The Girl on the Train by Paula Hawkins - Review



The Girl on the Train by .
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This is the book that everyone's talking about. Paperback copies grace the shelves of supermarkets, there's a waiting list of almost a year to check this out at the library, and rumour has it that a movie is in progress.

I rarely pay attention to those books which are considered "fashionable" to have read. Particularly in light of the Fifty Shades fiasco (which I couldn't stomach) and the Twilight series (which I'm ashamed to say I enjoyed!). Yet having seen and heard enough of Paula Hawkin's d├ębut I came to realise this was no ordinary pulp fiction, there must be something different about her novel. So I caved in and decided to read it on my tablet.

I'm glad that I did. Were I able to read the whole thing in one session, I probably would have done. It was unlike most other thrillers I've read! Rachel, our "anti-heroine" of the tale, is an ordinary woman: a little round at the edges, likes a drink; unsuccessful in her need to rebuild after a failed marriage.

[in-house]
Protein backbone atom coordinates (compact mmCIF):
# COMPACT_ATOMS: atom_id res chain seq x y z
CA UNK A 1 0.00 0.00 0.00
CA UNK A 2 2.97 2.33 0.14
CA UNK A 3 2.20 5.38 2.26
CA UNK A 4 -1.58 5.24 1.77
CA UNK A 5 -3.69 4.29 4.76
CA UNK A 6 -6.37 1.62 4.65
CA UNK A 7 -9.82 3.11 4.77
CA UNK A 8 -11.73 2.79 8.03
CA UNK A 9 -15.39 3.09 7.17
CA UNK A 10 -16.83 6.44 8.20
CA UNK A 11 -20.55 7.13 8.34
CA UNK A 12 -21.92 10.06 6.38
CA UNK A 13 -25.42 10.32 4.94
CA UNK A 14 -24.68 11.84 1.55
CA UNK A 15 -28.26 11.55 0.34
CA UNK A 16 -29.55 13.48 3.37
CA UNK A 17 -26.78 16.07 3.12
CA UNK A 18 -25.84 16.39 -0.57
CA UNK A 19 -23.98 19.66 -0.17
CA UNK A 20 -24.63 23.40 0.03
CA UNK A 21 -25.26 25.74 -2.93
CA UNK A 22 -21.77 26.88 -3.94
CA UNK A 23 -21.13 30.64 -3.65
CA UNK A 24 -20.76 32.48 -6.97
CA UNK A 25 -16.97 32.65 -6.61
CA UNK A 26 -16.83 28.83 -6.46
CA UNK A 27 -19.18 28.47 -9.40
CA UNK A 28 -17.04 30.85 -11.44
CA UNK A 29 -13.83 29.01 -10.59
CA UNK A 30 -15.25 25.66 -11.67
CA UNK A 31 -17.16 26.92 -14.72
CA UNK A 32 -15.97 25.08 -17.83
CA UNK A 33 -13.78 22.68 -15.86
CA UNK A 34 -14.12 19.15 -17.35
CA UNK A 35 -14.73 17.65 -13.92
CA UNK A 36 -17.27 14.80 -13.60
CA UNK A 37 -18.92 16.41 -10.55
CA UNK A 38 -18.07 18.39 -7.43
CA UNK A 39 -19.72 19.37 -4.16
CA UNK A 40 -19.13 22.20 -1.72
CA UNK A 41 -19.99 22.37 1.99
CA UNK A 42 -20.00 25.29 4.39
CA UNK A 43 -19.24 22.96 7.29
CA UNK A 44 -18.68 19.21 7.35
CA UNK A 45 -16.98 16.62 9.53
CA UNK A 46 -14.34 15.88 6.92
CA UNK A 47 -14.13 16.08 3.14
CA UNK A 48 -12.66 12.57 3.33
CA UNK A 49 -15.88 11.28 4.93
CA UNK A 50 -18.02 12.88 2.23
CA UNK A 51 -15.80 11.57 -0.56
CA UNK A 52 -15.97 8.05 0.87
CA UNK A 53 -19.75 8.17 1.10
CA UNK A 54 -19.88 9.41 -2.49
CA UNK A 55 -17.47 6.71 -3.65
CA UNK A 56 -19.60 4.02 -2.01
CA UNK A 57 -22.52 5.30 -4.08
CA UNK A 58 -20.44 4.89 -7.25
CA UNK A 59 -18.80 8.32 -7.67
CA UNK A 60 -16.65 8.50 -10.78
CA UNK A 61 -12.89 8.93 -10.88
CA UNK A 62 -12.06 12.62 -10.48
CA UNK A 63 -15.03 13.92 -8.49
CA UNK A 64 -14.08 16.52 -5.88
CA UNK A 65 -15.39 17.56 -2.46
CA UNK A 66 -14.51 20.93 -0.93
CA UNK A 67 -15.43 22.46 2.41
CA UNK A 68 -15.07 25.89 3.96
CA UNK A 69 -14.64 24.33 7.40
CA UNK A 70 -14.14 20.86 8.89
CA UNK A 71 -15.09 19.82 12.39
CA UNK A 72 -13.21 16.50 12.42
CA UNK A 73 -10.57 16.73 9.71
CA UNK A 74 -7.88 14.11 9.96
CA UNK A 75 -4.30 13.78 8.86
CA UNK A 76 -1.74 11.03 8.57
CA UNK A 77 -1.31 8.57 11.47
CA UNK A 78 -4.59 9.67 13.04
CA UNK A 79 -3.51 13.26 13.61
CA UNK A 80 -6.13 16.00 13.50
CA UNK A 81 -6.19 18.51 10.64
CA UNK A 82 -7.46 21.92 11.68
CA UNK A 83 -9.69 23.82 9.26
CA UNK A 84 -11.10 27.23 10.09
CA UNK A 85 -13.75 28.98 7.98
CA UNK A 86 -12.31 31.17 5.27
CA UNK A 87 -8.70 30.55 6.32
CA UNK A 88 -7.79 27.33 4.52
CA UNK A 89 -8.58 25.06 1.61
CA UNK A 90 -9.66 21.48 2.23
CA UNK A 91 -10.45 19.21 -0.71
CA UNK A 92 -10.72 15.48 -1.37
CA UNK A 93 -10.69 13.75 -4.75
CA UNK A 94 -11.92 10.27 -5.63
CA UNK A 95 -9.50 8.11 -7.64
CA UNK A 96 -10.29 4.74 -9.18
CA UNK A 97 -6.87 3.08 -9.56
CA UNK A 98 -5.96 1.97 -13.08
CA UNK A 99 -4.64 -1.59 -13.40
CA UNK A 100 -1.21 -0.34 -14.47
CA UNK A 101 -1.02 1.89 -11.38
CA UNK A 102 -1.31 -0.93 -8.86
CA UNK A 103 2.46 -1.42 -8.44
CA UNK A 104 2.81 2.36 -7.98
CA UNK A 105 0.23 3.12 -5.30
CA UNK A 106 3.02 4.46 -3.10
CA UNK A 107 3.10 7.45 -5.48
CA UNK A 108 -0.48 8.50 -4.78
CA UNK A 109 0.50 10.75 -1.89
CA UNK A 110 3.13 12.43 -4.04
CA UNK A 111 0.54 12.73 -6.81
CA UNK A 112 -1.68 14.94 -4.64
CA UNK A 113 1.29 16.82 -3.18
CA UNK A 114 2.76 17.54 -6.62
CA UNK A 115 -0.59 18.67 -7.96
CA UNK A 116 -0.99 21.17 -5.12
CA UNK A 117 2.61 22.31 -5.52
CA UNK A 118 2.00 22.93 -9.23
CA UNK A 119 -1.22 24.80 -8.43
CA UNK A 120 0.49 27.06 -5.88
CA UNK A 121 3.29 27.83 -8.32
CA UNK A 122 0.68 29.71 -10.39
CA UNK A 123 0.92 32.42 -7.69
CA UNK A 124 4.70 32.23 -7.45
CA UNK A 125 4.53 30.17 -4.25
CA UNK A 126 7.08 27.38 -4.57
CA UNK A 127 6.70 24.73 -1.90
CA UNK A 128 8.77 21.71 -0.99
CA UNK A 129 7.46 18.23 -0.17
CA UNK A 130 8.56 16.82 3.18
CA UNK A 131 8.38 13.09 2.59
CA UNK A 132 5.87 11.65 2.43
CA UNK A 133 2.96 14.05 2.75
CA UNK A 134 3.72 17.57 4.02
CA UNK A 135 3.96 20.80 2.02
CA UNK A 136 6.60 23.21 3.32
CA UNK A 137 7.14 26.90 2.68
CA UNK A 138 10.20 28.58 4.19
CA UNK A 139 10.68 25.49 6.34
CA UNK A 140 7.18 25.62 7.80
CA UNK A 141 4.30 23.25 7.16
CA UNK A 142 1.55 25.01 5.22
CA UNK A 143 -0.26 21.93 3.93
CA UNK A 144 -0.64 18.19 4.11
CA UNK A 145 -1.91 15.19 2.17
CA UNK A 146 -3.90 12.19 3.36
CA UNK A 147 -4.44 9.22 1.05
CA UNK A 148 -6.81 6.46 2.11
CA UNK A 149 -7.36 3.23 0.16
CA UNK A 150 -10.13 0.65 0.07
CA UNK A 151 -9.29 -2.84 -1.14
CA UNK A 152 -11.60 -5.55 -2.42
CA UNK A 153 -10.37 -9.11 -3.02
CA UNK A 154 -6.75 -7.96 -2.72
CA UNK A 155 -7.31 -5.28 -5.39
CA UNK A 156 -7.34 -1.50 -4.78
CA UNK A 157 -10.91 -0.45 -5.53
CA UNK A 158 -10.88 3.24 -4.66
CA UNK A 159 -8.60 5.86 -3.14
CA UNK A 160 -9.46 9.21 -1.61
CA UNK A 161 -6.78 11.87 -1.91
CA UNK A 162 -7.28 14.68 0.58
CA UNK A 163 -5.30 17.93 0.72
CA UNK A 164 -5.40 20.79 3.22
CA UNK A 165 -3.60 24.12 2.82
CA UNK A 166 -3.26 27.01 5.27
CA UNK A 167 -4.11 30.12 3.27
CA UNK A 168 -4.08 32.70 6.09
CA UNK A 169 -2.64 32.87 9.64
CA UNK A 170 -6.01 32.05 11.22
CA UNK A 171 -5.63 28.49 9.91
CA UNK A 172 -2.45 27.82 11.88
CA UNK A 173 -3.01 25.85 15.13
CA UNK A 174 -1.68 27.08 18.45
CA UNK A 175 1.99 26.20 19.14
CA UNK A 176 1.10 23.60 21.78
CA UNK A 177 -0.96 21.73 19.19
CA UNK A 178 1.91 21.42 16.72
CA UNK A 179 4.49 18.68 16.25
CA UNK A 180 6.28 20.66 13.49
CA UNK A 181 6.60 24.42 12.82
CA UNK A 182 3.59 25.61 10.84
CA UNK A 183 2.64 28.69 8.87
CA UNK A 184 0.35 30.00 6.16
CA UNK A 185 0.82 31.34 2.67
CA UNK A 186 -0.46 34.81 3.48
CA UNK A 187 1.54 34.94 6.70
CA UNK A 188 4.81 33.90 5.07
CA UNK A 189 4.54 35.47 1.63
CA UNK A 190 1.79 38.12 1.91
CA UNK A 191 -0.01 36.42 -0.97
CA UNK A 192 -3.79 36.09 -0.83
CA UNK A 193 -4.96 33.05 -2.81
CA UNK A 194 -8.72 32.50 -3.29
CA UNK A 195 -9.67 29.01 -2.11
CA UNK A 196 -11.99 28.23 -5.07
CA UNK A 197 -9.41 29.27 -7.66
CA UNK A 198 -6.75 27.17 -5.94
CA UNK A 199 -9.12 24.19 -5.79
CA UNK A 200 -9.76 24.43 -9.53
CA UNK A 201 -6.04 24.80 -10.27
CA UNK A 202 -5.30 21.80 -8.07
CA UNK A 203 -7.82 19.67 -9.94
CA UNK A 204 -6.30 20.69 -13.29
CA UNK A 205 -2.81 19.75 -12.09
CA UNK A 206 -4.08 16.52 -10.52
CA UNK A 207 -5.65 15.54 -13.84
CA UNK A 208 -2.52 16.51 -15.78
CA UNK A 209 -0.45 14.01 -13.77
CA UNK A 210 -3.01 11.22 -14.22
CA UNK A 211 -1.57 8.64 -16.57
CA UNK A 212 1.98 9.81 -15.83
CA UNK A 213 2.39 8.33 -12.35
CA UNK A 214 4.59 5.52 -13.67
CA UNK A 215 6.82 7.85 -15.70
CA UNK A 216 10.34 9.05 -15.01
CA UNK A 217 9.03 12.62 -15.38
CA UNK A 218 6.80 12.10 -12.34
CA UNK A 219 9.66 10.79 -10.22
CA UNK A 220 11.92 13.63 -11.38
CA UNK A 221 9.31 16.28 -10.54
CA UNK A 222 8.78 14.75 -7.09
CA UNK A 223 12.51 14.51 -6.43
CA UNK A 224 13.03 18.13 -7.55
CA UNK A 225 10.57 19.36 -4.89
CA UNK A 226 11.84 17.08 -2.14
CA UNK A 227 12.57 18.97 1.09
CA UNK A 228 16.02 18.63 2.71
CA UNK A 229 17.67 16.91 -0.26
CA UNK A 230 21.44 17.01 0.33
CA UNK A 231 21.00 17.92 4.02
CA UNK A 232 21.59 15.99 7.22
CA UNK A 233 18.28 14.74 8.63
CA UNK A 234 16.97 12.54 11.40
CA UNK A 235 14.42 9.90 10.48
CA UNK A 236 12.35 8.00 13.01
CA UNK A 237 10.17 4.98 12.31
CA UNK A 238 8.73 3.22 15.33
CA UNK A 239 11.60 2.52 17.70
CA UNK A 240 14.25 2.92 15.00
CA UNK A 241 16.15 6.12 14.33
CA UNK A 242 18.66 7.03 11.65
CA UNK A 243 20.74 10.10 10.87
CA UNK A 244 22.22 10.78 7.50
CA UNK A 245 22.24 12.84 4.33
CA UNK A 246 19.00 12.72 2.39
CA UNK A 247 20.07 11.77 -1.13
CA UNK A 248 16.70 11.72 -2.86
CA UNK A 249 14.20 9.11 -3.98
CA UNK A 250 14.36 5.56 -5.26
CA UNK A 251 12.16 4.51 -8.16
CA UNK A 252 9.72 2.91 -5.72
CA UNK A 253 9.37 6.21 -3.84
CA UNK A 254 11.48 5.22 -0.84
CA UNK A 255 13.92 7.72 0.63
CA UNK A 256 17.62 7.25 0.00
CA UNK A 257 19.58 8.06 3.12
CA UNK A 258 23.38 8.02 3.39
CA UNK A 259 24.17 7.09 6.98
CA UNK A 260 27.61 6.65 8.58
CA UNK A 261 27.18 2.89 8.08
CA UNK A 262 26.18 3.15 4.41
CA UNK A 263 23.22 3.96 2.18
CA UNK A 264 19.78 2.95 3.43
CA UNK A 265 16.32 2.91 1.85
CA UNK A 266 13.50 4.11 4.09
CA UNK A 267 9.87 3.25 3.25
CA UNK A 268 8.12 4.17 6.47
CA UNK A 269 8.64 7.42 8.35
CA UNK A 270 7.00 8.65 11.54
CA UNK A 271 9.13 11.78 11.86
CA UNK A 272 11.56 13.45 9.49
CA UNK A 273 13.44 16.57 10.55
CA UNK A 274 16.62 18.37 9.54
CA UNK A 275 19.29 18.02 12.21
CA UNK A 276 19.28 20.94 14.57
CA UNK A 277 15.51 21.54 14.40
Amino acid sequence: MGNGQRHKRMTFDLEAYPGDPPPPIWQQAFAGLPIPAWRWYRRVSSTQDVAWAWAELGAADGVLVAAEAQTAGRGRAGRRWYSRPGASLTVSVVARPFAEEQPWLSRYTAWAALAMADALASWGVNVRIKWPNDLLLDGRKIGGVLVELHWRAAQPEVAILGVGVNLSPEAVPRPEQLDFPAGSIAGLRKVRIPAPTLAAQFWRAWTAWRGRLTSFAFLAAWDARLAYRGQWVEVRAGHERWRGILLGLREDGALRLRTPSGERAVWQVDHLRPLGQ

Every day, Rachel catches the same train following a route to the place she no longer works. She fantasises about the people she sees along the route, making up stories for their lives as she sees them. Until one day she sees something she's just not able to forget.

With little else to occupy her thoughts, she cannot fail to take action, desperate to unravel the mystery and entwine herself in the lives of those affected by a tragedy, even though her presence is unwelcome. Reading The Girl on the Train, I was right there with Rachel: in a body I didn't like, feeling disbelieved by those I hoped would help to shed light on the mystery. Right there as her conscience willing her not to place herself in such dangerous situations...

If you have dithered over whether or not to read this year's best-seller, I urge you to give it a chance. Like me you may be pleasantly surprised!


Rating: 4 out of 5
stars.

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